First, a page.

Three siblings picked in squad for first World Cup game against Australia.
The Burgess brothers have made history by becoming the first trio of brothers to be chosen for the England rugby league side for their World Cup-opening match against Australia on Saturday.
Beefy forwards Sam, 24, and 21-year-old twins Tom and George, who all play for the Russell Crowe co-owned South Sydney Rabbitohs in the NRL, were named in England’s 19-man team to take on the Kangaroos.
With elder brother Luke, the quartet this season entered Australian rugby league folklore as the first set of four brothers to play in the same top-level side for more than a century.
But Luke missed out on selection for England, leaving his siblings to take up the running against the Kangaroos.
“I can only imagine what it must be like for Luke,” England coach Steve McNamara said. “It would have been a marketing person’s dream to have four in but I’ve based my selection on what is best for the team.”
The opportunity for the brothers to thrive in the NRL came after Crowe spotted Sam by chance while filming for “Robin Hood” on location in England.
Oscar-winner Crowe saw him on television while he was playing in the English Super League for the Bradford Bulls — where was given his debut by erstwhile coach McNamara at 17 — and was so impressed he gave him a call.
Sam linked up with the Rabbitohs in 2010 and was joined by Luke, 26, the following year from Leeds Rhinos. George followed in 2012 and Tom joined the fray this year.
The four turned out together on the same ground on the night of August 30 when they played in the final stages of the Rabbitohs’ 32-18 win over Wests Tigers, watched by their mother, Julie, sitting in the stands with Crowe.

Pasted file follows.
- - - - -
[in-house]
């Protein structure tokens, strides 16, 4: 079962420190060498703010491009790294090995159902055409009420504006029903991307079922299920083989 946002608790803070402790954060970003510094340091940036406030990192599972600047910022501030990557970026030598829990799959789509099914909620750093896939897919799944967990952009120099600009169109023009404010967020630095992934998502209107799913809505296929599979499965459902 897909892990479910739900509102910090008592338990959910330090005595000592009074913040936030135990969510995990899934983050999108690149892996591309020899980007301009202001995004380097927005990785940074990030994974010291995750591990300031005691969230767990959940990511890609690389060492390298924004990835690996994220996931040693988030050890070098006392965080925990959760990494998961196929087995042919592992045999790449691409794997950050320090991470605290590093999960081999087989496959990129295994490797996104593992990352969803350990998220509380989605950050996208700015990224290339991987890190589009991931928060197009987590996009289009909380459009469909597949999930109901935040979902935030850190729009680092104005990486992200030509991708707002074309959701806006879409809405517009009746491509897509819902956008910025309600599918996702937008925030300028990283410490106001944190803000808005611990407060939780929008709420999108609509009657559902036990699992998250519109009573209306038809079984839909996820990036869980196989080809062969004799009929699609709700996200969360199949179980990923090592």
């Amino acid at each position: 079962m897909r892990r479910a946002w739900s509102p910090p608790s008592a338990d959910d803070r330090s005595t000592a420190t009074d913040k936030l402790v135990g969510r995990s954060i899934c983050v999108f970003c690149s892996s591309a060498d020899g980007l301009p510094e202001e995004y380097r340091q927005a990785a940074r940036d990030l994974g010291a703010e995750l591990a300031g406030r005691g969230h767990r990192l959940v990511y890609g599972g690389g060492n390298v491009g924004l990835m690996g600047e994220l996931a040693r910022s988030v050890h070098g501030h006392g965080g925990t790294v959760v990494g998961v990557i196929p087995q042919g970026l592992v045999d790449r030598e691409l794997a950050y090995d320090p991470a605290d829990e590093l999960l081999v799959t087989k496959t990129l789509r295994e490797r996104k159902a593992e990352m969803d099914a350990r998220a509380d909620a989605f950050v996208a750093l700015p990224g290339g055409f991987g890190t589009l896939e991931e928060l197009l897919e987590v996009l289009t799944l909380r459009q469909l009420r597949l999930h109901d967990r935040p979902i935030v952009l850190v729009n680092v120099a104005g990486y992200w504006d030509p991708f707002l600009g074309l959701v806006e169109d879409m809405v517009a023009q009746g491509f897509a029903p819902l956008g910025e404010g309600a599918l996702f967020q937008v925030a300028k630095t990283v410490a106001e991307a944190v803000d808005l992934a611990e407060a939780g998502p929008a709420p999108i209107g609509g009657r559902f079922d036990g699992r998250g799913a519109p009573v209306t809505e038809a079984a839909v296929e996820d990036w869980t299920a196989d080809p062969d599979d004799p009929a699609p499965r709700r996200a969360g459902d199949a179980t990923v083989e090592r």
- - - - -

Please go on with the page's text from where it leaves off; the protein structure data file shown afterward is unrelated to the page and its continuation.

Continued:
The four-brother feat was last accomplished 103 years ago in the competition.
“I wouldn’t have been surprised if all of them had been in there (for England),” Australia coach Tim Sheens said Thursday, identifying Sam as the key man for England.
“They’ve had a great season for Souths this year. It’s been a major story over there when all four of them played against my old club, the Tigers.
“Sam is without doubt the quality player in that pack,” Sheens said.
“Burgess is to England what Sonny Bill (Williams) is to New Zealand. He’s the class player. They provide the X-factor for those teams.”
Sam Burgess said playing with his siblings would not be something the trio would dwell on during the competition.
“The bond you have with your brothers is very strong. You sort of feel each other on the field and I get a great buzz playing with them,” he said.
“We certainly won’t get carried away with this brother thing on the field.
“It’s a thing you’ll look back on after the World Cup and think it’s a great achievement for the family.”
He did admit, however, that it might be tricky for some of his teammates and spectators with his twin brothers charging around the same field.
“I’ve grown up with the twins, Thomas and George, all my life so it’s easy for me day-to-day. But when you’re on the field and you’re a bit gassed and you just catch one in the corner of your eye I’ve been known to get them messed up myself.”
Turning to elder brother Luke, Sam acknowledged that his non-selection was “disappointing”: “It’s very tough obviously with us three here.”
But he said their mother Julie was delighted with the remarkable selection of three of her four sons.
“My mum’s over the moon, she’s always our number one fan,” Sam said of his mother, who hadn’t planned to come over for the tournament.
“If we get to the final we might twist her arm and fly her over,” he said. “She’s working as a schoolteacher in Sydney, so she’s got some commitments there, but I’m sure they’ll understand if we make the final.”